Below, I’ll describe how INTJs fit into the modern world of personality dimensions.
In personality studies, scientific researchers often use a trait-based approach to describing the differences between people instead of using personality types. The most well-established method is the Big Five, which describes differences along five broad dimensions:
Personality types are far less precise than getting exact Big Five measurements, but knowing your personality type can give you a rough idea of where you fall on each dimension.
In the graph below, each dot is an INTJ, placed by where they fall on each of the Big Five dimensions. You can see that INTJs can vary quite a bit on any single dimension.
For example, some INTJs fall near the top of the Openness dimension, while others fall closer to the middle or average. However, almost no INTJs fall below the average on Openness. So, we can be reasonably confident that an INTJ will be average or higher than average on Openness, and an INTJ is unlikely to be lower than average on Openness.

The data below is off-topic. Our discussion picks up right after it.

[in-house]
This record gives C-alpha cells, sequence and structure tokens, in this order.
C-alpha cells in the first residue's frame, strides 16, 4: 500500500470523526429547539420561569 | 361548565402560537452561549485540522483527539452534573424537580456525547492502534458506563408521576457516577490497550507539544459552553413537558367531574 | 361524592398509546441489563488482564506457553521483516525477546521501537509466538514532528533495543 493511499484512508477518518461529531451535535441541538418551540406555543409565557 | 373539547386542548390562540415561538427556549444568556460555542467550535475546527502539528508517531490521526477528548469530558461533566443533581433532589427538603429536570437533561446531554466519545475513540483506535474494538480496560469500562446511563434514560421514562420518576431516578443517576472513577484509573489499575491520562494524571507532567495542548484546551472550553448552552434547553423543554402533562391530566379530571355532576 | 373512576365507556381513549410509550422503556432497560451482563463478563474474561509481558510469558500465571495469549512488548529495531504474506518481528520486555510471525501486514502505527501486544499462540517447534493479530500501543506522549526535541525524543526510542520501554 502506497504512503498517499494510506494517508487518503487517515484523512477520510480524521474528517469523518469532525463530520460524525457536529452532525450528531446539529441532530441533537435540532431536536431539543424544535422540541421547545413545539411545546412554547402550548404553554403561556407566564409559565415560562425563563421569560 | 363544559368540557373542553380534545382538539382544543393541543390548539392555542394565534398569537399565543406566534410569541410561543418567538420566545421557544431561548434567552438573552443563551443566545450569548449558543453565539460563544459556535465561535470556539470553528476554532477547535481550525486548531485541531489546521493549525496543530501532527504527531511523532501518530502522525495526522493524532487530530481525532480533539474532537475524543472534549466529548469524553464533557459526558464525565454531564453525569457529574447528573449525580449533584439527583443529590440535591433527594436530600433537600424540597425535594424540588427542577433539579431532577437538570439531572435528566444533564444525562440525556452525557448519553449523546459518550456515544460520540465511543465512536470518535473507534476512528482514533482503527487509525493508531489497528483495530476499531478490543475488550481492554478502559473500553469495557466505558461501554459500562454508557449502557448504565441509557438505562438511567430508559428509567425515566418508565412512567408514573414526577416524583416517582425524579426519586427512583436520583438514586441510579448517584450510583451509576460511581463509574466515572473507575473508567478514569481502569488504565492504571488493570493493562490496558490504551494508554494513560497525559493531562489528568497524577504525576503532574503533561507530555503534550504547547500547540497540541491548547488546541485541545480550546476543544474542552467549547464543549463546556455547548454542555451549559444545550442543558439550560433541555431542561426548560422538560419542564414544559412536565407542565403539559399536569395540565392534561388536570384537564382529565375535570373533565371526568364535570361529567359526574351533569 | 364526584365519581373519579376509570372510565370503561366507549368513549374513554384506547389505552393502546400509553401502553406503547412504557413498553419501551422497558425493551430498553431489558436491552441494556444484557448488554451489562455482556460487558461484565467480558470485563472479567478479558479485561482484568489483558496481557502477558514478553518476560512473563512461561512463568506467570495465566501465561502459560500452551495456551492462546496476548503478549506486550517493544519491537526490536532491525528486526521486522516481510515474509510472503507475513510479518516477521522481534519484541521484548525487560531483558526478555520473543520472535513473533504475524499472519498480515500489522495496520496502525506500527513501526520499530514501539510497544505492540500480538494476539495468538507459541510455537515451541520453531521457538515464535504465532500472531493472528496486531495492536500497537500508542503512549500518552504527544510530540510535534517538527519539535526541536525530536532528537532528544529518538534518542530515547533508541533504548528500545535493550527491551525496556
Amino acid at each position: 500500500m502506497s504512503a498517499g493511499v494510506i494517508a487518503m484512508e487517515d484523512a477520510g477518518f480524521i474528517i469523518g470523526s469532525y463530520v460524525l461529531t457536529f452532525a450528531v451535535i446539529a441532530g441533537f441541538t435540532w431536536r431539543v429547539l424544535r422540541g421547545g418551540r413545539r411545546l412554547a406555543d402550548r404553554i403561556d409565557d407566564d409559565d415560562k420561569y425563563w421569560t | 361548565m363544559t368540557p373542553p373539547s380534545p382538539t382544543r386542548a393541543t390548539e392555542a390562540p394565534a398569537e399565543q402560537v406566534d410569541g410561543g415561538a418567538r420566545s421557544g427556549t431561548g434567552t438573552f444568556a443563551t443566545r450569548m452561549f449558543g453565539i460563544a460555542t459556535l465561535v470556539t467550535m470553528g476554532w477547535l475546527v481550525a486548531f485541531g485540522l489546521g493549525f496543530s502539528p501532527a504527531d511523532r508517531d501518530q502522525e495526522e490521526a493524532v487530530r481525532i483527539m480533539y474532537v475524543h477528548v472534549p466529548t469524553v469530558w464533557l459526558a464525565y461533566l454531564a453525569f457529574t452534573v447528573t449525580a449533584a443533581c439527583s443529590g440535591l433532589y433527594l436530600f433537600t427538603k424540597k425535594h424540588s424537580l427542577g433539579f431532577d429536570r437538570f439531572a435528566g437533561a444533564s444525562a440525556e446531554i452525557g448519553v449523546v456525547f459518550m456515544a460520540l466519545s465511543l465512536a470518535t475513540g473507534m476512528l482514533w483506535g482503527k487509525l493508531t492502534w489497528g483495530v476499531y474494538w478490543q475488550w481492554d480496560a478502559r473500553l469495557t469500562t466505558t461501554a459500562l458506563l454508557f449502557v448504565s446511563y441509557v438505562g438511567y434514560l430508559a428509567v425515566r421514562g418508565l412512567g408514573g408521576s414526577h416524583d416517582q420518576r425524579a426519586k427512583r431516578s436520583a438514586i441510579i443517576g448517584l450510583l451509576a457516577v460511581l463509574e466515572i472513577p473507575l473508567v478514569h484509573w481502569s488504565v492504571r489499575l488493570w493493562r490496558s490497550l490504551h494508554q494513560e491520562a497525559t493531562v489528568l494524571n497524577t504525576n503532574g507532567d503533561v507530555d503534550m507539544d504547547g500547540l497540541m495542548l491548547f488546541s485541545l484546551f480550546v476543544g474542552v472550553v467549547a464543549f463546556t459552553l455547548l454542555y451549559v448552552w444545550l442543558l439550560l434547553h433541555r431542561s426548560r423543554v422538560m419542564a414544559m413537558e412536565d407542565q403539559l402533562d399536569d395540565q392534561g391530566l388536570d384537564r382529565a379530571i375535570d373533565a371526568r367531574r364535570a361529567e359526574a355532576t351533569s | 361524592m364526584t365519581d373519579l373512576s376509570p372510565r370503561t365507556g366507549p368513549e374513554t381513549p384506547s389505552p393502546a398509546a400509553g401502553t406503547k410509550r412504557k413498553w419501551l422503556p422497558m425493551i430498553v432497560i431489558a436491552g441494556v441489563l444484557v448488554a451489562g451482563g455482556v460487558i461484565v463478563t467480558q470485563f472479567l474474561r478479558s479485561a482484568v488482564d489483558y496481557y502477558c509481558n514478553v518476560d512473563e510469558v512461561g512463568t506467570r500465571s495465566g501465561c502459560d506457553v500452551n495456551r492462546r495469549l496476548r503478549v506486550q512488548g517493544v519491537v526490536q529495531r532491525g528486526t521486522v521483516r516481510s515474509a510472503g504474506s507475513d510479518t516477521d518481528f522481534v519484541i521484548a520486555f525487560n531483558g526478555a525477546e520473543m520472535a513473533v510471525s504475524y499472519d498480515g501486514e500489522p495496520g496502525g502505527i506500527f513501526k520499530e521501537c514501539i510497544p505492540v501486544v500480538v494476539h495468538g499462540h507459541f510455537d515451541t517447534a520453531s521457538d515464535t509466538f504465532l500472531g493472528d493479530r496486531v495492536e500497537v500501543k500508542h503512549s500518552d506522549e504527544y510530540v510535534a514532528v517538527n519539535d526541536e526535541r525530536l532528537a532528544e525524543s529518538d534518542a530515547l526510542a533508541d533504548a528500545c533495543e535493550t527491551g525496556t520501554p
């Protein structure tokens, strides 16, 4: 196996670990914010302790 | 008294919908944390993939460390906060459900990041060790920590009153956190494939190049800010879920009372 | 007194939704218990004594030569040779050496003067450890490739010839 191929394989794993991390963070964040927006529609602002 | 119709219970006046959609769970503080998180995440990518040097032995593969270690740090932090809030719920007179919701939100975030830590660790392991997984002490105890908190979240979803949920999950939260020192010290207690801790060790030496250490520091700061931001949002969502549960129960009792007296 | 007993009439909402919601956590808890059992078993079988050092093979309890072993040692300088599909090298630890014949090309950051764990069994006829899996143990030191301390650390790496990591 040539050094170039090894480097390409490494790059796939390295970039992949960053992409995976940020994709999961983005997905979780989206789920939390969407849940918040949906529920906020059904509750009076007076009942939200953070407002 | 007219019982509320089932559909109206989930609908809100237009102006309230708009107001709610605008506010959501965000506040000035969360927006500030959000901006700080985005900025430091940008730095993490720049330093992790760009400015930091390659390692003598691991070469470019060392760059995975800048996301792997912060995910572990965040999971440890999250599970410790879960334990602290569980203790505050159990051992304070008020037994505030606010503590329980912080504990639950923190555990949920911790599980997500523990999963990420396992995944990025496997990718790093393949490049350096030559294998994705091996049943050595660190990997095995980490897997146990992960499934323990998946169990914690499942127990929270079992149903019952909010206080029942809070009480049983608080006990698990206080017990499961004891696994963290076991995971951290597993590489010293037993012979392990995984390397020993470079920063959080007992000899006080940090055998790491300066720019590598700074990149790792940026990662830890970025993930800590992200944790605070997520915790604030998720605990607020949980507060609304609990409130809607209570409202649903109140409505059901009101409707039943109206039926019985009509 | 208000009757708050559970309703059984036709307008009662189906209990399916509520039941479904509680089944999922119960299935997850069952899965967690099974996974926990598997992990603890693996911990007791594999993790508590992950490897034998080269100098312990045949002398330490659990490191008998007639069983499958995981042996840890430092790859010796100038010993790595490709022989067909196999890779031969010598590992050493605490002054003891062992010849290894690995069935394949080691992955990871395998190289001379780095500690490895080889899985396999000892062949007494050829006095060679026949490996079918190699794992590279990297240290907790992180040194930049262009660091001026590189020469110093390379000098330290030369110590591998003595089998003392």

Using the same principles, we can profile the INTJ personality type across every Big Five dimension.
INTJs are often highly open to experience, with less than 1% of INTJs falling below the average on Openness.
Openness to Experience describes one’s preference and tolerance for new experiences, ideas, and feelings.
So, INTJs tend to be highly imaginative, curious, have diverse intellectual and artistic interests, and are more likely to have unconventional habits, ideas, or beliefs.
INTJs typically score highly on Conscientiousness, with about 95% of INTJs scoring above the average.
INTJs are often highly conscientious.
Conscientiousness describes your planning, impulsivity, and tendency to follow socially accepted norms and rules.
High conscientiousness means INTJs are organized and systematic, create detailed plans, are less easily distracted, and more likely to carefully follow the rules and guidelines across many situations.
INTJs usually score lower on Extraversion, with about 95% of INTJs scoring below average or on the more introverted side of the scale.
Extraversion or Introversion describes your tendencies around social engagement and positive emotionality.
As a result, INTJs tend to engage in more solitary activities, avoid highly stimulating environments, and be more passive, inhibited, and reserved.